Wild west for EVs parallels gas station beginnings
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Wild west for EVs parallels gas station beginnings

By Adam Hammons

AUSTIN - Electronic vehicles are changing the landscape of the transportation industry, but there are actually a lot of parallels between what’s happening now and the adoption of gas stations more than a century ago.

While electronic vehicle drivers may have shiny lights, massive touch screens and computing technology Neil Armstrong couldn’t even dream of, they’re actually not all that different from cowboys exploring the American frontier.

“It was like the wild west,” TxDOT director of data management Michael Chamberlain said.

Chamberlain has been leading TxDOT’s EV plan, approved by the Texas Transportation Commission in August. He said when EVs first started to come on the market, there were no charging stations, no maps to show you where to charge and people had to figure it out for themselves. That’s very similar to what early gasoline drivers went through.

“And if you look at some of those old pictures, those folks didn’t look like they were going to the corner store. They looked like they were going on a cross country trip. They had 4 or 5 extra tires, they had extra equipment, they were the mechanic, they were the navigator, they were the driver. It was an adventure,” Chamberlain said. “It’s exactly the same thing.”

There were other struggles back then. TxDOT, known as the Texas Highway Department, wasn’t founded until 1917. That’s nearly a decade after the Model T was invented. But the revolution was still the same.

“That was a huge new shift in the way transportation was envisioned and built on the ground,” TxDOT historian Jennifer Carpenter said.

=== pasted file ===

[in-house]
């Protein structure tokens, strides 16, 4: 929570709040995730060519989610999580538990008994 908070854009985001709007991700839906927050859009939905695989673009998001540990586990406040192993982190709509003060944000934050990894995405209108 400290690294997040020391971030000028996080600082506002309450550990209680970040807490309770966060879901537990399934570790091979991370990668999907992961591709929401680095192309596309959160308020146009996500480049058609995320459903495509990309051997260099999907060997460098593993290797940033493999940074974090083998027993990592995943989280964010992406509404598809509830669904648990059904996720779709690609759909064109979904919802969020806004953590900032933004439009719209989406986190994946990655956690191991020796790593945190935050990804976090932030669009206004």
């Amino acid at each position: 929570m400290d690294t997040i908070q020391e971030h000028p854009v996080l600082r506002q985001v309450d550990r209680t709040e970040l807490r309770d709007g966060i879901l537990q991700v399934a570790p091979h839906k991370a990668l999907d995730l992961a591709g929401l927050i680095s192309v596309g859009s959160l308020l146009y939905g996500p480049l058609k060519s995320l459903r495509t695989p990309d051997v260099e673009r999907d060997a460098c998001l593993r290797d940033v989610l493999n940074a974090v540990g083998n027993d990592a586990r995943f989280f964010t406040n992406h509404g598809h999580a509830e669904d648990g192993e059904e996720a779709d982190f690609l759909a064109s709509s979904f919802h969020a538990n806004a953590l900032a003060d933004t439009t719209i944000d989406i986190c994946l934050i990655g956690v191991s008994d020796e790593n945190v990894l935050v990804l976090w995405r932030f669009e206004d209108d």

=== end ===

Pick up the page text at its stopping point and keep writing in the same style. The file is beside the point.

Carpenter and TxDOT’s Beyond the Road program looked into the beginnings of gas stations and how it shaped our country. She said, like EVs, it was a whole new frontier. 

“Early gas stations were pretty small, and a lot of times they were just kind of in store fronts downtown, little kiosks or tanks that you would just drive up to and fill your car up with gas,” Carpenter said.

However, as roads were built, gas stations followed. And companies got smart, developing their own brand identities.

“People knew oh that’s a Sinclair station because there’s a dinosaur there, or that’s a Texaco, I see that star,” Carpenter said.

Gas stations turned into convenience stories. A place to relax from the journey and get a bite to eat. Again, just like charging stations.

“You’ll have awnings with solar panels, and you’ll have all this neat stuff that says oh this is the future,” Chamberlain said. “There will be basically charging destinations.”

So what can we learn now that we know charging station origins parallel gas stations? Carpenter said despite questions on how to get this dangerous substance to stations and other issues, the industry not only figured it out, but thrived.

Chamberlain said for him, the biggest lesson is flexibility.

“It may not look the same in 10 years as we think it looks now. We look in hindsight and say oh it’s exactly how it was in 1930. The people in 1930 didn’t know exactly how it was going to roll out,” Chamberlain said.

The Texas Electric Vehicle Infrastructure grant program is open for applications for its first phase of charging stations.

TxDOT historians are also working on other projects throughout the state.

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